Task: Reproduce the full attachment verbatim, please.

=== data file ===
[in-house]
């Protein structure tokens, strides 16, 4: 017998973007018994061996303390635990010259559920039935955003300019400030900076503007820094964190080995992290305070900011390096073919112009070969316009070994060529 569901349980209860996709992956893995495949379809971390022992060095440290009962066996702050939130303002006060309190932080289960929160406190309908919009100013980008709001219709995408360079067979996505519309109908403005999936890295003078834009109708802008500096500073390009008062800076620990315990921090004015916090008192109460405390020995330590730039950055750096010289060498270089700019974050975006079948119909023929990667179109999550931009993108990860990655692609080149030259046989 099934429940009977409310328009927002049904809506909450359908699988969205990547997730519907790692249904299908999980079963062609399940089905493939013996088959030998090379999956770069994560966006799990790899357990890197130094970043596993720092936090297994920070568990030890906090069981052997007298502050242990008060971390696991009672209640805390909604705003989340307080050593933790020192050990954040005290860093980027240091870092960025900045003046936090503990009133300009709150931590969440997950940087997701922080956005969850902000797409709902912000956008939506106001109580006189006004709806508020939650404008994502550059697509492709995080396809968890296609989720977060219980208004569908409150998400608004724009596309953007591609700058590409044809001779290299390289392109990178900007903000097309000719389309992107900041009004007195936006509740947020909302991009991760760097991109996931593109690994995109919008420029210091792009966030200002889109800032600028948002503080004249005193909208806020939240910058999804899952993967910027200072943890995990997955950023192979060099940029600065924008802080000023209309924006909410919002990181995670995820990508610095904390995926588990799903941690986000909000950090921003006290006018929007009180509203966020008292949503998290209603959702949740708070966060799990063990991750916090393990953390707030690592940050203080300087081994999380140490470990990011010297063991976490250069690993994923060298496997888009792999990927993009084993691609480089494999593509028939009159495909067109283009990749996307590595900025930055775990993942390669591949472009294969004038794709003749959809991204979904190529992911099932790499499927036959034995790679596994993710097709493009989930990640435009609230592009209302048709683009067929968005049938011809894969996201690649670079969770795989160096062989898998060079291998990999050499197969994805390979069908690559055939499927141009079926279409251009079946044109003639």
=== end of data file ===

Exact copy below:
[in-house]
């Protein structure tokens, strides 16, 4: 017998973007018994061996303390635990010259559920039935955003300019400030900076503007820094964190080995992290305070900011390096073919112009070969316009070994060529 569901349980209860996709992956893995495949379809971390022992060095440290009962066996702050939130303002006060309190932080289960929160406190309908919009100013980008709001219709995408360079067979996505519309109908403005999936890295003078834009109708802008500096500073390009008062800076620990315990921090004015916090008192109460405390020995330590730039950055750096010289060498270089700019974050975006079948119909023929990667179109999550931009993108990860990655692609080149030259046989 099934429940009977409310328009927002049904809506909450359908699988969205990547997730519907790692249904299908999980079963062609399940089905493939013996088959030998090379999956770069994560966006799990790899357990890197130094970043596993720092936090297994920070568990030890906090069981052997007298502050242990008060971390696991009672209640805390909604705003989340307080050593933790020192050990954040005290860093980027240091870092960025900045003046936090503990009133300009709150931590969440997950940087997701922080956005969850902000797409709902912000956008939506106001109580006189006004709806508020939650404008994502550059697509492709995080396809968890296609989720977060219980208004569908409150998400608004724009596309953007591609700058590409044809001779290299390289392109990178900007903000097309000719389309992107900041009004007195936006509740947020909302991009991760760097991109996931593109690994995109919008420029210091792009966030200002889109800032600028948002503080004249005193909208806020939240910058999804899952993967910027200072943890995990997955950023192979060099940029600065924008802080000023209309924006909410919002990181995670995820990508610095904390995926588990799903941690986000909000950090921003006290006018929007009180509203966020008292949503998290209603959702949740708070966060799990063990991750916090393990953390707030690592940050203080300087081994999380140490470990990011010297063991976490250069690993994923060298496997888009792999990927993009084993691609480089494999593509028939009159495909067109283009990749996307590595900025930055775990993942390669591949472009294969004038794709003749959809991204979904190529992911099932790499499927036959034995790679596994993710097709493009989930990640435009609230592009209302048709683009067929968005049938011809894969996201690649670079969770795989160096062989898998060079291998990999050499197969994805390979069908690559055939499927141009079926279409251009079946044109003639």